ROZ VITALIS - The Hidden Man Of The Heart

Roz Vitalis - The Hidden Man Of The Heart

14 songs
63:31 minutes
***** ***


Three years after their album Lavoro DíAmore, Russian progressive rock band Roz Vitalis are back with their newest studio album The Hidden Man Of The Heart. Although, "being back" is possibly the wrong expression in the case of Roz Vitalis, who started rather modestly in the early days of the millennium, but soon grew up to be a fully-fledged rock band. Their Bandcamp page shows how much music they have already released over the years, but itís only every few years that they publish music on an international label. And thus, we can consider The Hidden Man Of The Heart as the successor of Lavoro díAmore.

The core of the band consists of seven musicians, led by Ivan Rozmainsky, but there are four guest musicians adding different instruments, and even a string quartet. The music is still instrumental, and while it would not do their music justice to simply declare it progressive rock, we might be more precise with avant rock or maybe even more to the point: progressive chamber rock. And this works incredibly well on the bandís regular songs where the instruments are lushly interacting to create a sound that will transport you to pastoral Spring landscapes. Actually I felt often reminded of Camelís classic masterpiece The Snow Goose from 1975, which had a similar narrative feeling without words to it. Other influences are the sprawling repetitive epics of a young Mike Oldfield. Adding flute and trumpet to the guitar, keyboards, bass and drums means that from an instrumental perspective, there is always so much happening that you wonít even miss the the lack of vocals.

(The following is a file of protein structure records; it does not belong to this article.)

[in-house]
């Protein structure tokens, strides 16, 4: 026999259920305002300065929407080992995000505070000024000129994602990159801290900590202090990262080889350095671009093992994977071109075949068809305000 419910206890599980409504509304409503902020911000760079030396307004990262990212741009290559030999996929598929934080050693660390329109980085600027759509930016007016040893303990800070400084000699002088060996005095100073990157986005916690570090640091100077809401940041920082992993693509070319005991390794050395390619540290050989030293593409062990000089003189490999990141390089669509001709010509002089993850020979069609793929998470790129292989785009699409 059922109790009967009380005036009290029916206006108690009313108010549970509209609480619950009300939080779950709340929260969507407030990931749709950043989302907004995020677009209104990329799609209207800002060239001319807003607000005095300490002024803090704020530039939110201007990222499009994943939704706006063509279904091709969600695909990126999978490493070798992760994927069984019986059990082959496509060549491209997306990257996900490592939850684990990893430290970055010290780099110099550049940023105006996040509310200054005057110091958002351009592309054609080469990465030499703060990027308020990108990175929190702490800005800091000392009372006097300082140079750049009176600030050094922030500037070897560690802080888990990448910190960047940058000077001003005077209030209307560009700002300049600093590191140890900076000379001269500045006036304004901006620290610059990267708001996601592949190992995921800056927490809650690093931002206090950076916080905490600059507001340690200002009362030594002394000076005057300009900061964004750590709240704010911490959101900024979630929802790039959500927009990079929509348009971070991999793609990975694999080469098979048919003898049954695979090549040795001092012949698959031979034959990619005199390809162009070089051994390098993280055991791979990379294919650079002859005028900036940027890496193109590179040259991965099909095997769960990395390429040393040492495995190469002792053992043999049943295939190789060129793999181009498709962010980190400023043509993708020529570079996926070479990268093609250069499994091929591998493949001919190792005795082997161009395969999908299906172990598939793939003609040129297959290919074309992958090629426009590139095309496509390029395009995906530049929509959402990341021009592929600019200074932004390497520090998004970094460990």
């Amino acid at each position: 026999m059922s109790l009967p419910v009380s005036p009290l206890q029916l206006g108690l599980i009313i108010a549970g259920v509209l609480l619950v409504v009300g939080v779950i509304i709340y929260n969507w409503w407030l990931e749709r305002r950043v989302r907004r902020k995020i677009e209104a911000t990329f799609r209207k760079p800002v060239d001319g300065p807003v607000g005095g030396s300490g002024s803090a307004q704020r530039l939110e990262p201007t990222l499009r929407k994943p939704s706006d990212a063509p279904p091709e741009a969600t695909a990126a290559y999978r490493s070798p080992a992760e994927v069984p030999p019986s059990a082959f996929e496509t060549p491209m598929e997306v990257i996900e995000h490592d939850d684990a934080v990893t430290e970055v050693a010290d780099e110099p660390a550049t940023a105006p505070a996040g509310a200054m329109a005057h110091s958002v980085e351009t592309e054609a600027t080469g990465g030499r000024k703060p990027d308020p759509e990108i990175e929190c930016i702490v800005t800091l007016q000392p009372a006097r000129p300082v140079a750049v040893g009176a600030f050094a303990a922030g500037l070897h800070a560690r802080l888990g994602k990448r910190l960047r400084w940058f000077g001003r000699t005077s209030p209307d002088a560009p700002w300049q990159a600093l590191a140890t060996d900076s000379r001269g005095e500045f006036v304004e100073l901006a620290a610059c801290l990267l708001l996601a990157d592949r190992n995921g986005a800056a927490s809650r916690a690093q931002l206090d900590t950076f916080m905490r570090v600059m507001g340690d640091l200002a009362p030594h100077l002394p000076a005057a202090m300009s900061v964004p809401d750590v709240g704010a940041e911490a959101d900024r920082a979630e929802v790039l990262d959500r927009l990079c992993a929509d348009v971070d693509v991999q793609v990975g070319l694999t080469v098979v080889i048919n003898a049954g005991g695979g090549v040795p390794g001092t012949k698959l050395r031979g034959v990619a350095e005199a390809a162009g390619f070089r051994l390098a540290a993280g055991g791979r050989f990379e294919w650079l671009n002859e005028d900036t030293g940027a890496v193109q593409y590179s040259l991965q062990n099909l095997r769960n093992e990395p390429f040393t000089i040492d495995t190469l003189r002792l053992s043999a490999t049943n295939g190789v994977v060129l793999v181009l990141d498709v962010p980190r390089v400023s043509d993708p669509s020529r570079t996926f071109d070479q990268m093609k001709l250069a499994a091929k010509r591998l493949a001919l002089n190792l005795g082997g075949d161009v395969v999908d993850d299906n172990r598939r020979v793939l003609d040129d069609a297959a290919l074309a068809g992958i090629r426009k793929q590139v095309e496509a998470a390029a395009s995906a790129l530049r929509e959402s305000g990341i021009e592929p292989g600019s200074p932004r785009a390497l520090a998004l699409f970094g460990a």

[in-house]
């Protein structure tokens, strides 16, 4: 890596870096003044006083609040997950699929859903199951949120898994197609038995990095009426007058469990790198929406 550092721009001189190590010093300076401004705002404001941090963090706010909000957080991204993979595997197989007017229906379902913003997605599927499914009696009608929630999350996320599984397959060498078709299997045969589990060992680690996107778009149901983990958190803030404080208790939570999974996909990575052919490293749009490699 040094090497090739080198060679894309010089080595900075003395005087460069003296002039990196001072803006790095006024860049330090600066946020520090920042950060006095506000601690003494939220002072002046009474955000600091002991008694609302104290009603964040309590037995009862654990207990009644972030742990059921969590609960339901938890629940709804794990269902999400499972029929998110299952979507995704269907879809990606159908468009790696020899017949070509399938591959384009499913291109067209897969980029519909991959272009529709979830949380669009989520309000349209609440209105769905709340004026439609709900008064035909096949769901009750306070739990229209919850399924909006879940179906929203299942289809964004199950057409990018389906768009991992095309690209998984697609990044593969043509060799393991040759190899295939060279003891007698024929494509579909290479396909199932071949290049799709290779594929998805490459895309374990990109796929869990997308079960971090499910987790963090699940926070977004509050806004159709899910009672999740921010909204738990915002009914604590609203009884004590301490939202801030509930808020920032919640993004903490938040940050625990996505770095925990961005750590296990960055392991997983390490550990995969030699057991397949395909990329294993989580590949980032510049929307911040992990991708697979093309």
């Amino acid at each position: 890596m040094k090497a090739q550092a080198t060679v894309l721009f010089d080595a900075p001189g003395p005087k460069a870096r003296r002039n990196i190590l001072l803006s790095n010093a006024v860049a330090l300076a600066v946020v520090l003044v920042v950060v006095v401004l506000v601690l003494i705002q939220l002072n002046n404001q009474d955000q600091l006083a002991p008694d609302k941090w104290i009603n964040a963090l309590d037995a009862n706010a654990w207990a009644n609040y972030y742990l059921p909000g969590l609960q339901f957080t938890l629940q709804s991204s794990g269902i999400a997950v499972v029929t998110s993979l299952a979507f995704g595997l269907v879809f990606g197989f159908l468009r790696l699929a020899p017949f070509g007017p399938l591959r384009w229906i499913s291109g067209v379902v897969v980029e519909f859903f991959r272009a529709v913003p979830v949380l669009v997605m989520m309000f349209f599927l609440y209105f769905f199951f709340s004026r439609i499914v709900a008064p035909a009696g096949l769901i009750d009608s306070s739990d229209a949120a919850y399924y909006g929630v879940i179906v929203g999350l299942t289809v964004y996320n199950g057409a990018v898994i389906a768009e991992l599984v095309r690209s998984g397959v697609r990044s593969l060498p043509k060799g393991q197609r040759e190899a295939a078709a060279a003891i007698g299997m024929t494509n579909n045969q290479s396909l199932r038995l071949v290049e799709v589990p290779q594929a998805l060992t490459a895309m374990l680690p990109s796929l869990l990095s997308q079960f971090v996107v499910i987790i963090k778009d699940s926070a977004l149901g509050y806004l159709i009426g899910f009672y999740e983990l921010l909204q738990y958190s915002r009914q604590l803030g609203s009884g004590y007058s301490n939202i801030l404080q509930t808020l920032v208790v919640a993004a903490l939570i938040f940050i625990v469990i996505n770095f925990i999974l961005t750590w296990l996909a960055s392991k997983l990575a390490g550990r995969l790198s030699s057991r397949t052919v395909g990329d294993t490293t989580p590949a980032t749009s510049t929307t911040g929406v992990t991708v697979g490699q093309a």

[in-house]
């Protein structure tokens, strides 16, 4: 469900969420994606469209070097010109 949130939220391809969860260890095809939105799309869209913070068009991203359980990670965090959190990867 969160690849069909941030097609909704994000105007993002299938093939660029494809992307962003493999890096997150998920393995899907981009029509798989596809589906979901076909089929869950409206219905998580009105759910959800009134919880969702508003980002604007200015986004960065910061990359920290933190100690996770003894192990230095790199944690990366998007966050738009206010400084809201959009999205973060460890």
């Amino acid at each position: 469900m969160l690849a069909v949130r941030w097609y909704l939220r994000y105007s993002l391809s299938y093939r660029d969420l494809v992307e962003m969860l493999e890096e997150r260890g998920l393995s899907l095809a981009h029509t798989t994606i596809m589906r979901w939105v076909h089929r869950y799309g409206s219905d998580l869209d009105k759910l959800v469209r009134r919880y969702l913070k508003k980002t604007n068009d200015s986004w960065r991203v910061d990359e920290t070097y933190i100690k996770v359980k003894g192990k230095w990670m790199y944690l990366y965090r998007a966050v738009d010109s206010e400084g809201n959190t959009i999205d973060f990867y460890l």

It must also be noted though that six of the tracks are pure classical pieces, most of them performed by the aforementioned string quartet, and while a few would have been nice, they happen to make out fifteen minutes of music, which I find is a bit much, because they tend to rob the other pieces of their momentum. But in this day and age where everything has gone digital, you might as well take these tracks out of your playlist and enjoy a marvellous eclectic prog rock album that then will have a more concise playing time but which will also be even more memorable. Currently there are few bands that go their own way, the way Roz Vitalis have been doing for many years already. If you like your progressive rock lush, mellow and without vocals, you are at the right address.

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